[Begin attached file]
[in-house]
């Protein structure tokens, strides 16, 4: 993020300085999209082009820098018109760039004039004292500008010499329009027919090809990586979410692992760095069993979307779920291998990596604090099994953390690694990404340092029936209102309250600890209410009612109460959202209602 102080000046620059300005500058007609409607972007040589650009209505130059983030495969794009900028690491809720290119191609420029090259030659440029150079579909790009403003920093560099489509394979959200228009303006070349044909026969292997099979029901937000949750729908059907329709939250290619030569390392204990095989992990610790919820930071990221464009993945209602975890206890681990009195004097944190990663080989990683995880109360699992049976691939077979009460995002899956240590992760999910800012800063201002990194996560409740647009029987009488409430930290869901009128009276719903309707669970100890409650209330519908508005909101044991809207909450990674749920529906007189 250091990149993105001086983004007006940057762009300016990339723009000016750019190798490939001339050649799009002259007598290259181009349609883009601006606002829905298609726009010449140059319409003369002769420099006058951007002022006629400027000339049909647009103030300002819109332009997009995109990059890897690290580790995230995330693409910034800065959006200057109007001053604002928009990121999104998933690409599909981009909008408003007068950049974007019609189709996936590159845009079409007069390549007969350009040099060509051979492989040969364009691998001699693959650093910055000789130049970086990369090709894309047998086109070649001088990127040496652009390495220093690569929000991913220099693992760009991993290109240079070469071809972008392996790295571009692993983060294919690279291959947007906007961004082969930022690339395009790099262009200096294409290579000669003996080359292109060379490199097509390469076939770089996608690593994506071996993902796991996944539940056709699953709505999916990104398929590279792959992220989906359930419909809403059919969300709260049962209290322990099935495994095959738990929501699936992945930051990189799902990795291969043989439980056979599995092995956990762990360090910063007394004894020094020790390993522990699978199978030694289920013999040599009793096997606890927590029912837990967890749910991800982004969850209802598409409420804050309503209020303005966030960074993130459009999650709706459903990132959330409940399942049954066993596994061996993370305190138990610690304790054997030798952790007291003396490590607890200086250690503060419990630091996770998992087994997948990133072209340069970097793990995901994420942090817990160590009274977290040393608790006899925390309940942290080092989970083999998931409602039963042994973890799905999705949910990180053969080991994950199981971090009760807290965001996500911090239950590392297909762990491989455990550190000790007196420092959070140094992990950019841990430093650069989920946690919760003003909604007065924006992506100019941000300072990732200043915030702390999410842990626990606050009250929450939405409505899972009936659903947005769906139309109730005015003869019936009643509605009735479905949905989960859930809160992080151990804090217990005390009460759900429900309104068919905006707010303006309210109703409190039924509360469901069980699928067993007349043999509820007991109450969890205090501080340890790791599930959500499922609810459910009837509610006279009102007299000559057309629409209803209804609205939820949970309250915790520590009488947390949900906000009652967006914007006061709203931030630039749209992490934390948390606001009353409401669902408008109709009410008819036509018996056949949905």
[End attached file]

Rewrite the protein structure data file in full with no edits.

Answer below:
[in-house]
């Protein structure tokens, strides 16, 4: 993020300085999209082009820098018109760039004039004292500008010499329009027919090809990586979410692992760095069993979307779920291998990596604090099994953390690694990404340092029936209102309250600890209410009612109460959202209602 102080000046620059300005500058007609409607972007040589650009209505130059983030495969794009900028690491809720290119191609420029090259030659440029150079579909790009403003920093560099489509394979959200228009303006070349044909026969292997099979029901937000949750729908059907329709939250290619030569390392204990095989992990610790919820930071990221464009993945209602975890206890681990009195004097944190990663080989990683995880109360699992049976691939077979009460995002899956240590992760999910800012800063201002990194996560409740647009029987009488409430930290869901009128009276719903309707669970100890409650209330519908508005909101044991809207909450990674749920529906007189 250091990149993105001086983004007006940057762009300016990339723009000016750019190798490939001339050649799009002259007598290259181009349609883009601006606002829905298609726009010449140059319409003369002769420099006058951007002022006629400027000339049909647009103030300002819109332009997009995109990059890897690290580790995230995330693409910034800065959006200057109007001053604002928009990121999104998933690409599909981009909008408003007068950049974007019609189709996936590159845009079409007069390549007969350009040099060509051979492989040969364009691998001699693959650093910055000789130049970086990369090709894309047998086109070649001088990127040496652009390495220093690569929000991913220099693992760009991993290109240079070469071809972008392996790295571009692993983060294919690279291959947007906007961004082969930022690339395009790099262009200096294409290579000669003996080359292109060379490199097509390469076939770089996608690593994506071996993902796991996944539940056709699953709505999916990104398929590279792959992220989906359930419909809403059919969300709260049962209290322990099935495994095959738990929501699936992945930051990189799902990795291969043989439980056979599995092995956990762990360090910063007394004894020094020790390993522990699978199978030694289920013999040599009793096997606890927590029912837990967890749910991800982004969850209802598409409420804050309503209020303005966030960074993130459009999650709706459903990132959330409940399942049954066993596994061996993370305190138990610690304790054997030798952790007291003396490590607890200086250690503060419990630091996770998992087994997948990133072209340069970097793990995901994420942090817990160590009274977290040393608790006899925390309940942290080092989970083999998931409602039963042994973890799905999705949910990180053969080991994950199981971090009760807290965001996500911090239950590392297909762990491989455990550190000790007196420092959070140094992990950019841990430093650069989920946690919760003003909604007065924006992506100019941000300072990732200043915030702390999410842990626990606050009250929450939405409505899972009936659903947005769906139309109730005015003869019936009643509605009735479905949905989960859930809160992080151990804090217990005390009460759900429900309104068919905006707010303006309210109703409190039924509360469901069980699928067993007349043999509820007991109450969890205090501080340890790791599930959500499922609810459910009837509610006279009102007299000559057309629409209803209804609205939820949970309250915790520590009488947390949900906000009652967006914007006061709203931030630039749209992490934390948390606001009353409401669902408008109709009410008819036509018996056949949905």